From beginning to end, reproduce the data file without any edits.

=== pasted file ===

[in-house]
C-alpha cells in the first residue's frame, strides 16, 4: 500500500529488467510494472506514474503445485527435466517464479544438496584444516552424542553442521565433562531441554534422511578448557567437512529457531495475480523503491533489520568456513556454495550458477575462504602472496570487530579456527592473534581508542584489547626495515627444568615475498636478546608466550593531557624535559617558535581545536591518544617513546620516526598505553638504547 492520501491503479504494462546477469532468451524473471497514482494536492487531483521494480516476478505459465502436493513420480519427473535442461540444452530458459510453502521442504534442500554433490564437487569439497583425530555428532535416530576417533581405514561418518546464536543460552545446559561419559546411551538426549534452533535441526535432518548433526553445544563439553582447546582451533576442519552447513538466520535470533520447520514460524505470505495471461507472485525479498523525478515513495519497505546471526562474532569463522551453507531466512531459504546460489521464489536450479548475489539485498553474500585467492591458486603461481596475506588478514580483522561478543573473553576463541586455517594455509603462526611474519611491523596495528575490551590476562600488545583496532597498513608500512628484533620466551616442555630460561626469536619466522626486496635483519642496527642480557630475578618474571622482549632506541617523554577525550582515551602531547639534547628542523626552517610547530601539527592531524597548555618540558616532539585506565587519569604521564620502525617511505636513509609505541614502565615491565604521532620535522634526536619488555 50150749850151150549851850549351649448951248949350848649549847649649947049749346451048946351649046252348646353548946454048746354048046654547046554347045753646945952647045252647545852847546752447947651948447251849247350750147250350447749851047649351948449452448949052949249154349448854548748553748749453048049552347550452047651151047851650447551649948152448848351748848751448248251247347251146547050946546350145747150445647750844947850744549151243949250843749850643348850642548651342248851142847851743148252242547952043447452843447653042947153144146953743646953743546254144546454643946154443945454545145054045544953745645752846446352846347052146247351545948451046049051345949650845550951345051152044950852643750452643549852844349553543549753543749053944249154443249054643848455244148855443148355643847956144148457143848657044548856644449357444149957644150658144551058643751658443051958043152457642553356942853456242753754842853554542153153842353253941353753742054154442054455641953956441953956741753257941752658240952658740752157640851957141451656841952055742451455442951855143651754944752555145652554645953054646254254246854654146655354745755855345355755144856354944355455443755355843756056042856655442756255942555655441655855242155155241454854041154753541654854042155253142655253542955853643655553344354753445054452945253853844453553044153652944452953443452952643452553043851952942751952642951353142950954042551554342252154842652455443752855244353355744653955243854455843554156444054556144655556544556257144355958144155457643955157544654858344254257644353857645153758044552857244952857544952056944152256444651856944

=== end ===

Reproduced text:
[in-house]
C-alpha cells in the first residue's frame, strides 16, 4: 500500500529488467510494472506514474503445485527435466517464479544438496584444516552424542553442521565433562531441554534422511578448557567437512529457531495475480523503491533489520568456513556454495550458477575462504602472496570487530579456527592473534581508542584489547626495515627444568615475498636478546608466550593531557624535559617558535581545536591518544617513546620516526598505553638504547 492520501491503479504494462546477469532468451524473471497514482494536492487531483521494480516476478505459465502436493513420480519427473535442461540444452530458459510453502521442504534442500554433490564437487569439497583425530555428532535416530576417533581405514561418518546464536543460552545446559561419559546411551538426549534452533535441526535432518548433526553445544563439553582447546582451533576442519552447513538466520535470533520447520514460524505470505495471461507472485525479498523525478515513495519497505546471526562474532569463522551453507531466512531459504546460489521464489536450479548475489539485498553474500585467492591458486603461481596475506588478514580483522561478543573473553576463541586455517594455509603462526611474519611491523596495528575490551590476562600488545583496532597498513608500512628484533620466551616442555630460561626469536619466522626486496635483519642496527642480557630475578618474571622482549632506541617523554577525550582515551602531547639534547628542523626552517610547530601539527592531524597548555618540558616532539585506565587519569604521564620502525617511505636513509609505541614502565615491565604521532620535522634526536619488555 50150749850151150549851850549351649448951248949350848649549847649649947049749346451048946351649046252348646353548946454048746354048046654547046554347045753646945952647045252647545852847546752447947651948447251849247350750147250350447749851047649351948449452448949052949249154349448854548748553748749453048049552347550452047651151047851650447551649948152448848351748848751448248251247347251146547050946546350145747150445647750844947850744549151243949250843749850643348850642548651342248851142847851743148252242547952043447452843447653042947153144146953743646953743546254144546454643946154443945454545145054045544953745645752846446352846347052146247351545948451046049051345949650845550951345051152044950852643750452643549852844349553543549753543749053944249154443249054643848455244148855443148355643847956144148457143848657044548856644449357444149957644150658144551058643751658443051958043152457642553356942853456242753754842853554542153153842353253941353753742054154442054455641953956441953956741753257941752658240952658740752157640851957141451656841952055742451455442951855143651754944752555145652554645953054646254254246854654146655354745755855345355755144856354944355455443755355843756056042856655442756255942555655441655855242155155241454854041154753541654854042155253142655253542955853643655553344354753445054452945253853844453553044153652944452953443452952643452553043851952942751952642951353142950954042551554342252154842652455443752855244353355744653955243854455843554156444054556144655556544556257144355958144155457643955157544654858344254257644353857645153758044552857244952857544952056944152256444651856944